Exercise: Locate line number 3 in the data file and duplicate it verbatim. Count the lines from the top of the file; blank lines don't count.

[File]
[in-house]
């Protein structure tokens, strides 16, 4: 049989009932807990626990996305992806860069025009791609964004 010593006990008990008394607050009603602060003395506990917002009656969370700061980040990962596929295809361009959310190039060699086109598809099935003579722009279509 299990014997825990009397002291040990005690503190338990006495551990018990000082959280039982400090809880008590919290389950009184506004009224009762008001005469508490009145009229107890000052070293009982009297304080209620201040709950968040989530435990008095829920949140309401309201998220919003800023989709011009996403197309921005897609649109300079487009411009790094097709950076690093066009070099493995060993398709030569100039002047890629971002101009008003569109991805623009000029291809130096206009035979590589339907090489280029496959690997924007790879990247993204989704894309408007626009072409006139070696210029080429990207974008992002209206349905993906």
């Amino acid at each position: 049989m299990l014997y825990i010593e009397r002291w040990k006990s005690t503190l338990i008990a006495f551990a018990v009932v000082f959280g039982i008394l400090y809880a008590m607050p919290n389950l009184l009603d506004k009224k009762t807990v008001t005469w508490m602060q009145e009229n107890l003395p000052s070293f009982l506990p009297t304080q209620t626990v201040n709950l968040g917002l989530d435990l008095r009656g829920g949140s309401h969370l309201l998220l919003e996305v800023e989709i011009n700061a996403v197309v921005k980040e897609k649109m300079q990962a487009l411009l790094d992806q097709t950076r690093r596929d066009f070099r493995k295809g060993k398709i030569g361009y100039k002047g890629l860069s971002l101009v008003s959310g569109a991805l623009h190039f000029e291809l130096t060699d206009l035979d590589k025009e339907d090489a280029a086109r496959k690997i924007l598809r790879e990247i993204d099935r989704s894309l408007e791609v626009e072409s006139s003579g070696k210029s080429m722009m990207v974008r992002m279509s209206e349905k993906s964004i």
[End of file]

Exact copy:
């Amino acid at each position: 049989m299990l014997y825990i010593e009397r002291w040990k006990s005690t503190l338990i008990a006495f551990a018990v009932v000082f959280g039982i008394l400090y809880a008590m607050p919290n389950l009184l009603d506004k009224k009762t807990v008001t005469w508490m602060q009145e009229n107890l003395p000052s070293f009982l506990p009297t304080q209620t626990v201040n709950l968040g917002l989530d435990l008095r009656g829920g949140s309401h969370l309201l998220l919003e996305v800023e989709i011009n700061a996403v197309v921005k980040e897609k649109m300079q990962a487009l411009l790094d992806q097709t950076r690093r596929d066009f070099r493995k295809g060993k398709i030569g361009y100039k002047g890629l860069s971002l101009v008003s959310g569109a991805l623009h190039f000029e291809l130096t060699d206009l035979d590589k025009e339907d090489a280029a086109r496959k690997i924007l598809r790879e990247i993204d099935r989704s894309l408007e791609v626009e072409s006139s003579g070696k210029s080429m722009m990207v974008r992002m279509s209206e349905k993906s964004i």